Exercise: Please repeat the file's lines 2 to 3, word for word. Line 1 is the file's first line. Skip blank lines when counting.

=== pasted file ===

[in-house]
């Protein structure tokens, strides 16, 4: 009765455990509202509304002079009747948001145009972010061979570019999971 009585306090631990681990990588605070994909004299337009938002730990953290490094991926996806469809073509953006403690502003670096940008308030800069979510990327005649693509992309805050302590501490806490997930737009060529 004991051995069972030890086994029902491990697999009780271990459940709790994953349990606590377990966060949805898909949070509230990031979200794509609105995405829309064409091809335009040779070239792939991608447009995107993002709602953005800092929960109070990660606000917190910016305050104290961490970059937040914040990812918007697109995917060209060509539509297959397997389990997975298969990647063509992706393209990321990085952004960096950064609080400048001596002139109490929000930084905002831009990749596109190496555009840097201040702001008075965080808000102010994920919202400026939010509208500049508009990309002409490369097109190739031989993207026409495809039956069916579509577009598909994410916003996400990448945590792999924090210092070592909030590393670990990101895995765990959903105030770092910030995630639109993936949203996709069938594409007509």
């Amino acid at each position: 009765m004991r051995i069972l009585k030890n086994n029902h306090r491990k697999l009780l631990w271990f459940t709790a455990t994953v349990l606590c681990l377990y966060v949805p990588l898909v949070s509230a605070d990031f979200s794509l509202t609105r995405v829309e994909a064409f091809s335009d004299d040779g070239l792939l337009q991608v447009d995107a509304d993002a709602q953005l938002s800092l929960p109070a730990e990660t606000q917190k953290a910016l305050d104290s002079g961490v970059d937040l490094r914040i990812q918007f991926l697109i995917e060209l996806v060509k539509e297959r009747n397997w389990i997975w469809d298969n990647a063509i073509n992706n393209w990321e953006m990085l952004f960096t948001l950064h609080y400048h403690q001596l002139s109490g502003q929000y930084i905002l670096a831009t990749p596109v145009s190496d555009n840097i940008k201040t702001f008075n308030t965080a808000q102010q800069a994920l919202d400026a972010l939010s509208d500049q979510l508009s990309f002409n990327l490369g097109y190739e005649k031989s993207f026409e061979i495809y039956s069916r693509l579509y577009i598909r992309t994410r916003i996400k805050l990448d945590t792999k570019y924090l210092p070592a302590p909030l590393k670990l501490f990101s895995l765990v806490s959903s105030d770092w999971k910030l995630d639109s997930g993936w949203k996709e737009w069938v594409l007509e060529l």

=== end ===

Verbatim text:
């Protein structure tokens, strides 16, 4: 009765455990509202509304002079009747948001145009972010061979570019999971 009585306090631990681990990588605070994909004299337009938002730990953290490094991926996806469809073509953006403690502003670096940008308030800069979510990327005649693509992309805050302590501490806490997930737009060529 004991051995069972030890086994029902491990697999009780271990459940709790994953349990606590377990966060949805898909949070509230990031979200794509609105995405829309064409091809335009040779070239792939991608447009995107993002709602953005800092929960109070990660606000917190910016305050104290961490970059937040914040990812918007697109995917060209060509539509297959397997389990997975298969990647063509992706393209990321990085952004960096950064609080400048001596002139109490929000930084905002831009990749596109190496555009840097201040702001008075965080808000102010994920919202400026939010509208500049508009990309002409490369097109190739031989993207026409495809039956069916579509577009598909994410916003996400990448945590792999924090210092070592909030590393670990990101895995765990959903105030770092910030995630639109993936949203996709069938594409007509």
């Amino acid at each position: 009765m004991r051995i069972l009585k030890n086994n029902h306090r491990k697999l009780l631990w271990f459940t709790a455990t994953v349990l606590c681990l377990y966060v949805p990588l898909v949070s509230a605070d990031f979200s794509l509202t609105r995405v829309e994909a064409f091809s335009d004299d040779g070239l792939l337009q991608v447009d995107a509304d993002a709602q953005l938002s800092l929960p109070a730990e990660t606000q917190k953290a910016l305050d104290s002079g961490v970059d937040l490094r914040i990812q918007f991926l697109i995917e060209l996806v060509k539509e297959r009747n397997w389990i997975w469809d298969n990647a063509i073509n992706n393209w990321e953006m990085l952004f960096t948001l950064h609080y400048h403690q001596l002139s109490g502003q929000y930084i905002l670096a831009t990749p596109v145009s190496d555009n840097i940008k201040t702001f008075n308030t965080a808000q102010q800069a994920l919202d400026a972010l939010s509208d500049q979510l508009s990309f002409n990327l490369g097109y190739e005649k031989s993207f026409e061979i495809y039956s069916r693509l579509y577009i598909r992309t994410r916003i996400k805050l990448d945590t792999k570019y924090l210092p070592a302590p909030l590393k670990l501490f990101s895995l765990v806490s959903s105030d770092w999971k910030l995630d639109s997930g993936w949203k996709e737009w069938v594409l007509e060529l």